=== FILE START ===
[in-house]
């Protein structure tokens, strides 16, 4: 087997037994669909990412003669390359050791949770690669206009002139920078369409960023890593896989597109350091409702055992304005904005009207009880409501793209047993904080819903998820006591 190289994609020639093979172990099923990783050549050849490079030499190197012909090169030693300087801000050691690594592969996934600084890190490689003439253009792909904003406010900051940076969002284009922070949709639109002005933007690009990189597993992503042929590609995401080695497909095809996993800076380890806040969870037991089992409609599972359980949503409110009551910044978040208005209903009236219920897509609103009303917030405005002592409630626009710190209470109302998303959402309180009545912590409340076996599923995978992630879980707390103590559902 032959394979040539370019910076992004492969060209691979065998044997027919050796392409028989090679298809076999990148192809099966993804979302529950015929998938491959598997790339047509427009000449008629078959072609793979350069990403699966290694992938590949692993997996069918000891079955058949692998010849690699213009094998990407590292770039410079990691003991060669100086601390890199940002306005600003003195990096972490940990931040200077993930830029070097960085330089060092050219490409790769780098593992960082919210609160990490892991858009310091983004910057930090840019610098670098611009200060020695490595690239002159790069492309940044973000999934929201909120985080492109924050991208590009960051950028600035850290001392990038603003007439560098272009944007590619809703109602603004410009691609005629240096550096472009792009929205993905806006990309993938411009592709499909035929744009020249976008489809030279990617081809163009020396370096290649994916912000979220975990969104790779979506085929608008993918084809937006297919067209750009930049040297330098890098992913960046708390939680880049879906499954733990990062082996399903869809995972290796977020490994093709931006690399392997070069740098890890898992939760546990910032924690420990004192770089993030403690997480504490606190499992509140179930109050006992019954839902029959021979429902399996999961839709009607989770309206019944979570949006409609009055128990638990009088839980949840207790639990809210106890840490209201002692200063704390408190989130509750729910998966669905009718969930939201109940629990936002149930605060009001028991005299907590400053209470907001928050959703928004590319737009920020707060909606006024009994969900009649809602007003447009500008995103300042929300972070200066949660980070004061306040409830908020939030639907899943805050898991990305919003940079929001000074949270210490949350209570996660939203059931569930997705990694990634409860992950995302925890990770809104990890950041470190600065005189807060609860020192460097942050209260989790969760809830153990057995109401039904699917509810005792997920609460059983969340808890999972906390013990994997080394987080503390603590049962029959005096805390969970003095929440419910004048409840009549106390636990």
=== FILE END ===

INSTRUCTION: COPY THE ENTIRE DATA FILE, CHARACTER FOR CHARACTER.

[in-house]
């Protein structure tokens, strides 16, 4: 087997037994669909990412003669390359050791949770690669206009002139920078369409960023890593896989597109350091409702055992304005904005009207009880409501793209047993904080819903998820006591 190289994609020639093979172990099923990783050549050849490079030499190197012909090169030693300087801000050691690594592969996934600084890190490689003439253009792909904003406010900051940076969002284009922070949709639109002005933007690009990189597993992503042929590609995401080695497909095809996993800076380890806040969870037991089992409609599972359980949503409110009551910044978040208005209903009236219920897509609103009303917030405005002592409630626009710190209470109302998303959402309180009545912590409340076996599923995978992630879980707390103590559902 032959394979040539370019910076992004492969060209691979065998044997027919050796392409028989090679298809076999990148192809099966993804979302529950015929998938491959598997790339047509427009000449008629078959072609793979350069990403699966290694992938590949692993997996069918000891079955058949692998010849690699213009094998990407590292770039410079990691003991060669100086601390890199940002306005600003003195990096972490940990931040200077993930830029070097960085330089060092050219490409790769780098593992960082919210609160990490892991858009310091983004910057930090840019610098670098611009200060020695490595690239002159790069492309940044973000999934929201909120985080492109924050991208590009960051950028600035850290001392990038603003007439560098272009944007590619809703109602603004410009691609005629240096550096472009792009929205993905806006990309993938411009592709499909035929744009020249976008489809030279990617081809163009020396370096290649994916912000979220975990969104790779979506085929608008993918084809937006297919067209750009930049040297330098890098992913960046708390939680880049879906499954733990990062082996399903869809995972290796977020490994093709931006690399392997070069740098890890898992939760546990910032924690420990004192770089993030403690997480504490606190499992509140179930109050006992019954839902029959021979429902399996999961839709009607989770309206019944979570949006409609009055128990638990009088839980949840207790639990809210106890840490209201002692200063704390408190989130509750729910998966669905009718969930939201109940629990936002149930605060009001028991005299907590400053209470907001928050959703928004590319737009920020707060909606006024009994969900009649809602007003447009500008995103300042929300972070200066949660980070004061306040409830908020939030639907899943805050898991990305919003940079929001000074949270210490949350209570996660939203059931569930997705990694990634409860992950995302925890990770809104990890950041470190600065005189807060609860020192460097942050209260989790969760809830153990057995109401039904699917509810005792997920609460059983969340808890999972906390013990994997080394987080503390603590049962029959005096805390969970003095929440419910004048409840009549106390636990």